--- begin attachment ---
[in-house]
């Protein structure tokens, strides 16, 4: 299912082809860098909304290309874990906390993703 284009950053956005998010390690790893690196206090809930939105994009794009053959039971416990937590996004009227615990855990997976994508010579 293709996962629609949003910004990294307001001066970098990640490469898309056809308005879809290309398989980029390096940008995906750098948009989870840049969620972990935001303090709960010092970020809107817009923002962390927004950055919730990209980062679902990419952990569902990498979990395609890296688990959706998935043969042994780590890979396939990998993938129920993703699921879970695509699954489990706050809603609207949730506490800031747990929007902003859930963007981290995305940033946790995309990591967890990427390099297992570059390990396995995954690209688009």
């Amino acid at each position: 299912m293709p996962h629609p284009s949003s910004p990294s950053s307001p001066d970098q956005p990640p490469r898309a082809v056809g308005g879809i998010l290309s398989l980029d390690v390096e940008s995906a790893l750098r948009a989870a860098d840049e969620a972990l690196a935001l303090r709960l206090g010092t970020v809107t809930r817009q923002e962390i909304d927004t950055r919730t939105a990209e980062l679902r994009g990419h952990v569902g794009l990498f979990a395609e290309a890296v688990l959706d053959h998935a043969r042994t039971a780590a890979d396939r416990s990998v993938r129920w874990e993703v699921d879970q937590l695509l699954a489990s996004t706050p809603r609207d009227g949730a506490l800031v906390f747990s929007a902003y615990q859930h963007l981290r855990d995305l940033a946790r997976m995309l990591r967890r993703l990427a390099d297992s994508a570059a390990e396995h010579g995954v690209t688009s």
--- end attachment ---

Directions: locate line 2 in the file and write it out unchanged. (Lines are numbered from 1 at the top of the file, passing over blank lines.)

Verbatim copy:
């Protein structure tokens, strides 16, 4: 299912082809860098909304290309874990906390993703 284009950053956005998010390690790893690196206090809930939105994009794009053959039971416990937590996004009227615990855990997976994508010579 293709996962629609949003910004990294307001001066970098990640490469898309056809308005879809290309398989980029390096940008995906750098948009989870840049969620972990935001303090709960010092970020809107817009923002962390927004950055919730990209980062679902990419952990569902990498979990395609890296688990959706998935043969042994780590890979396939990998993938129920993703699921879970695509699954489990706050809603609207949730506490800031747990929007902003859930963007981290995305940033946790995309990591967890990427390099297992570059390990396995995954690209688009």